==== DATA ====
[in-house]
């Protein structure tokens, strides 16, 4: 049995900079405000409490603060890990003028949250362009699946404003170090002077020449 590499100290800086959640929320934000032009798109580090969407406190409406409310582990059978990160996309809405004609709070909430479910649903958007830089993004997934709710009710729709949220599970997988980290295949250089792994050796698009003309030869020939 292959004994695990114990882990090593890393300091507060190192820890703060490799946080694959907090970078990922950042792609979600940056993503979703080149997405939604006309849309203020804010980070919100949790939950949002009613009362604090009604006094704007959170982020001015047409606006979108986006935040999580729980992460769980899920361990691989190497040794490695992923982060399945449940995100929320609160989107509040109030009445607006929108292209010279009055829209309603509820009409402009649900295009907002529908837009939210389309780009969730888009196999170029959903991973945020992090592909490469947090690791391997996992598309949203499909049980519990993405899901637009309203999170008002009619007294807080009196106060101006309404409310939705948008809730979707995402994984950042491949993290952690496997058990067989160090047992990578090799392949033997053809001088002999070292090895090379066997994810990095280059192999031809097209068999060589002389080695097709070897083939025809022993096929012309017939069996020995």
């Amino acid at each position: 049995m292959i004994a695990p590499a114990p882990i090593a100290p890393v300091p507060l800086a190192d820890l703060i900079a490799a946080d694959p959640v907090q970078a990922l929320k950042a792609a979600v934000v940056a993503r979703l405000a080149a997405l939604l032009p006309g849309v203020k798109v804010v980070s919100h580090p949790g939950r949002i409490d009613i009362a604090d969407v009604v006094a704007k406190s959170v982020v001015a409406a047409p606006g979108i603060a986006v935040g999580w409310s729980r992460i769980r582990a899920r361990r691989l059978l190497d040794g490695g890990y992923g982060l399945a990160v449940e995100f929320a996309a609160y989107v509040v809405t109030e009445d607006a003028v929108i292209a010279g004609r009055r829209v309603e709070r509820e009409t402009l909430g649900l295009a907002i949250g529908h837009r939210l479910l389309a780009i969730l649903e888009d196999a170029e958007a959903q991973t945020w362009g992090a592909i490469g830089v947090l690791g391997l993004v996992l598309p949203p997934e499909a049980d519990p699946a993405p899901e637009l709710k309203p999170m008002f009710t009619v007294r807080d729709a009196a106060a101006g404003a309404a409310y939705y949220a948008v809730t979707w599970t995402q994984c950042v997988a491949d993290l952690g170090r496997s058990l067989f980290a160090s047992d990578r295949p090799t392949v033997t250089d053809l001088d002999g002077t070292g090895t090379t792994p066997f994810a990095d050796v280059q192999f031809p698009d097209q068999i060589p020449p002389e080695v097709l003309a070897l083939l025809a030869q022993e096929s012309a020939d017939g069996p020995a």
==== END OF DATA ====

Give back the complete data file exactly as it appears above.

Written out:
[in-house]
């Protein structure tokens, strides 16, 4: 049995900079405000409490603060890990003028949250362009699946404003170090002077020449 590499100290800086959640929320934000032009798109580090969407406190409406409310582990059978990160996309809405004609709070909430479910649903958007830089993004997934709710009710729709949220599970997988980290295949250089792994050796698009003309030869020939 292959004994695990114990882990090593890393300091507060190192820890703060490799946080694959907090970078990922950042792609979600940056993503979703080149997405939604006309849309203020804010980070919100949790939950949002009613009362604090009604006094704007959170982020001015047409606006979108986006935040999580729980992460769980899920361990691989190497040794490695992923982060399945449940995100929320609160989107509040109030009445607006929108292209010279009055829209309603509820009409402009649900295009907002529908837009939210389309780009969730888009196999170029959903991973945020992090592909490469947090690791391997996992598309949203499909049980519990993405899901637009309203999170008002009619007294807080009196106060101006309404409310939705948008809730979707995402994984950042491949993290952690496997058990067989160090047992990578090799392949033997053809001088002999070292090895090379066997994810990095280059192999031809097209068999060589002389080695097709070897083939025809022993096929012309017939069996020995």
């Amino acid at each position: 049995m292959i004994a695990p590499a114990p882990i090593a100290p890393v300091p507060l800086a190192d820890l703060i900079a490799a946080d694959p959640v907090q970078a990922l929320k950042a792609a979600v934000v940056a993503r979703l405000a080149a997405l939604l032009p006309g849309v203020k798109v804010v980070s919100h580090p949790g939950r949002i409490d009613i009362a604090d969407v009604v006094a704007k406190s959170v982020v001015a409406a047409p606006g979108i603060a986006v935040g999580w409310s729980r992460i769980r582990a899920r361990r691989l059978l190497d040794g490695g890990y992923g982060l399945a990160v449940e995100f929320a996309a609160y989107v509040v809405t109030e009445d607006a003028v929108i292209a010279g004609r009055r829209v309603e709070r509820e009409t402009l909430g649900l295009a907002i949250g529908h837009r939210l479910l389309a780009i969730l649903e888009d196999a170029e958007a959903q991973t945020w362009g992090a592909i490469g830089v947090l690791g391997l993004v996992l598309p949203p997934e499909a049980d519990p699946a993405p899901e637009l709710k309203p999170m008002f009710t009619v007294r807080d729709a009196a106060a101006g404003a309404a409310y939705y949220a948008v809730t979707w599970t995402q994984c950042v997988a491949d993290l952690g170090r496997s058990l067989f980290a160090s047992d990578r295949p090799t392949v033997t250089d053809l001088d002999g002077t070292g090895t090379t792994p066997f994810a990095d050796v280059q192999f031809p698009d097209q068999i060589p020449p002389e080695v097709l003309a070897l083939l025809a030869q022993e096929s012309a020939d017939g069996p020995a």